The Liaoning docked at its home port of Qingdao, June 11, 2013. (Photo/Xinhua)

    The People's Liberation Army (PLA) Navy may build three Liaoning-class aircraft carriers to prepare for a potential conflict with Japan in the Asia-Pacific region, according to the Canada-based Kanwa Defense Review operated by Andrei Chang, also known as Pinkov.

    Light aircraft carriers such as the Liaoning and Japan's Izumo have become vital for the PLA Navy and Japan Maritme Self-Defense Force amid territorial disputes between the two countries, the article said. It added that Japan may become an even greater threat to China if the country successfully introduces a Tarawa-class amphibious assault ship from the United States and deploys its F-35B fighters with vertical take-off and landing ability aboard the ship.

    To face Japan in a potential combat situation, the PLA Navy needs to construct at least three aircraft carriers based on the Liaoning — which was refitted from the Soviet-era carrier Varyag purchased from Ukraine Kanwa said.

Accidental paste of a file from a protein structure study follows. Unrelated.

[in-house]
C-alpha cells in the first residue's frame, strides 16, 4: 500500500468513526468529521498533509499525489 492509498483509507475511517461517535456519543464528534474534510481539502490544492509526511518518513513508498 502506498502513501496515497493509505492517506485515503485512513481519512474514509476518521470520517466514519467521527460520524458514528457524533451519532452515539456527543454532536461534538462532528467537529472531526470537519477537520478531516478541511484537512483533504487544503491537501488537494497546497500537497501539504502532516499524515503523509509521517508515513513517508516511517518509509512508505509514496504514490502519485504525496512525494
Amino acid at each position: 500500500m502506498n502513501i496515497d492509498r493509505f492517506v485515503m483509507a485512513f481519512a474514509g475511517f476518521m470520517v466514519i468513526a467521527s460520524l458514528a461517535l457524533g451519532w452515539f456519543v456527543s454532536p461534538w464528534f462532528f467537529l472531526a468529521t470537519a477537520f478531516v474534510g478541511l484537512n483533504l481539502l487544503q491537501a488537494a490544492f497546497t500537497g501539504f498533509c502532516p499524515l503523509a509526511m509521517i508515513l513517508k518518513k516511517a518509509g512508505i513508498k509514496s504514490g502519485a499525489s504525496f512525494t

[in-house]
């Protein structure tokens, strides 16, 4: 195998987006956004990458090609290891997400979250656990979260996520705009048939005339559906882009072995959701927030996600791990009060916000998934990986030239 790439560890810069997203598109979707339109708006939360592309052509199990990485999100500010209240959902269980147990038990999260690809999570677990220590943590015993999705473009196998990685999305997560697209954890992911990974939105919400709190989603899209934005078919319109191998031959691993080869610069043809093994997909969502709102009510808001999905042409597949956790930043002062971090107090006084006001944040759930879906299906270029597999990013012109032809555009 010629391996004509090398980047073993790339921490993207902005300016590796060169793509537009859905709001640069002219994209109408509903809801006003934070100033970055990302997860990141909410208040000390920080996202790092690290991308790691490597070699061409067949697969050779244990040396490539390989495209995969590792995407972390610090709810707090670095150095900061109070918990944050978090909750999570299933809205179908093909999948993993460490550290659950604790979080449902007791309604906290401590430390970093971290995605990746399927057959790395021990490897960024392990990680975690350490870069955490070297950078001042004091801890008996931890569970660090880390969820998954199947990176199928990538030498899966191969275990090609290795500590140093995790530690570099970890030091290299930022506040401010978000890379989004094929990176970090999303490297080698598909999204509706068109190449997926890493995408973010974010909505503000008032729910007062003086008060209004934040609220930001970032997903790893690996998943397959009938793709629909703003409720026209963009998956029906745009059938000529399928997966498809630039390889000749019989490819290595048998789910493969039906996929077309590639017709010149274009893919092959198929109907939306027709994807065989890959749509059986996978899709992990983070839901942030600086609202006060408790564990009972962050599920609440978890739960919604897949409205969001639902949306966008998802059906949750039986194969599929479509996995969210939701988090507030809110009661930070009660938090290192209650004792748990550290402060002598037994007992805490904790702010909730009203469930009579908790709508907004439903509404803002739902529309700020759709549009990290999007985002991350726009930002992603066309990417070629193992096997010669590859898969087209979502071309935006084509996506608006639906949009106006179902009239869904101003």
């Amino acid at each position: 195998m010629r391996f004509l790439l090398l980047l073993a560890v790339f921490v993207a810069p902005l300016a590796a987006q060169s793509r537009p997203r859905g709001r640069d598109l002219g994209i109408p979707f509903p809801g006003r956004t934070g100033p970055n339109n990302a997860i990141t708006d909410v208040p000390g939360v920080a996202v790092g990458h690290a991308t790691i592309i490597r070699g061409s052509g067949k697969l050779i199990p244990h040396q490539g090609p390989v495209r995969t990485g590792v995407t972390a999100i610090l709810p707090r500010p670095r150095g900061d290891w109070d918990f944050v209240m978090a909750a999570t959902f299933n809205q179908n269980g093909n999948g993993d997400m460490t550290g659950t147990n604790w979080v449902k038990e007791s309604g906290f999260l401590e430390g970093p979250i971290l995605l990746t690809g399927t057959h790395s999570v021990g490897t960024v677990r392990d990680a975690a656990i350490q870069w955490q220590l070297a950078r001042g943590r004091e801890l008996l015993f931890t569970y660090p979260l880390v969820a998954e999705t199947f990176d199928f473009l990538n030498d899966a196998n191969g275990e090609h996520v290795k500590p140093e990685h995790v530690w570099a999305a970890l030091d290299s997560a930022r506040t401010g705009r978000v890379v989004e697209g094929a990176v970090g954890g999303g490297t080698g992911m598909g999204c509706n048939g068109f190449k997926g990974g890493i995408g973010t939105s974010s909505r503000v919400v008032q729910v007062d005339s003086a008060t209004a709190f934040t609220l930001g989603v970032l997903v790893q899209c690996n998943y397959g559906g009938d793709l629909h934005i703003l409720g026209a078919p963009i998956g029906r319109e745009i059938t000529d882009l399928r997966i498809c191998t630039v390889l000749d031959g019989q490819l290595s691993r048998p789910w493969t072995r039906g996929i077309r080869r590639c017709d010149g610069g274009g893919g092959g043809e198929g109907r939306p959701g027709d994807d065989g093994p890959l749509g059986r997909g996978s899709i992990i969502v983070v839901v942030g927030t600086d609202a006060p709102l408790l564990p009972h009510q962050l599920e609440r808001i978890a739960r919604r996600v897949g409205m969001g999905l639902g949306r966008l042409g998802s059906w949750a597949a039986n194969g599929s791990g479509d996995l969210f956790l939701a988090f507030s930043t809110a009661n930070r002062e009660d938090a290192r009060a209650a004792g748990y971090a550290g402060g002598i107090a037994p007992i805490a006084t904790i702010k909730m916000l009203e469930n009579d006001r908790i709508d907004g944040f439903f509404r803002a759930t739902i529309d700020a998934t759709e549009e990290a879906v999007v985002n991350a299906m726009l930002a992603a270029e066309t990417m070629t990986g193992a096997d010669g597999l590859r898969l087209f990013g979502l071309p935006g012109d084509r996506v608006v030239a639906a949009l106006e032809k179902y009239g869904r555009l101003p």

Meanwhile, if Japan is unable to purchase the Tarawa-class amphibious assault ship, the Izumo alone can carry at least 24 F-38B fighters after the vessel's fuel supply facility is removed, while Tokyo will likely choose to purchase cheaper but older AV-8 fighters.

    Japan's F-35B fighter is designed mostly for surface attack missions and it is thus unable to compete against China's J-15 carrier-based fighters. But neither China nor Japan is likely to deploy aircraft carriers against each other over a narrow battlefield like the disputed East China Sea, Kanwa said, adding that if the local conflict escalated into a full scale war, it would be up to the United States to decide whether or not to fight for Japan.


    PLA may build 3 more carriers amid territorial disputes: Kanwa|Politics|News|WantChinaTimes.com
     
  12. Gessler

    Gessler Mod MODERATOR

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    PLAN will have 1 carrier each for it's 3 fleets. That means 3 operational CBGs.

    Many have not taken into account the fact that once China delivers it's copy of Varyag (CV-16 Liaoning), the existing ship may be
    strictly limited to a training role, or may even be scrapped altogether sometime into the future.

    All in all there could be 2 copies of Varyag (both in STOBAR config w/ J-15 Flankers and powered by steam turbines) and 1 new ship
    (most probably CATOBAR with Chinese EMALS and possibly a naval version of J-31 or J-20, most probably nuclear-powered). This is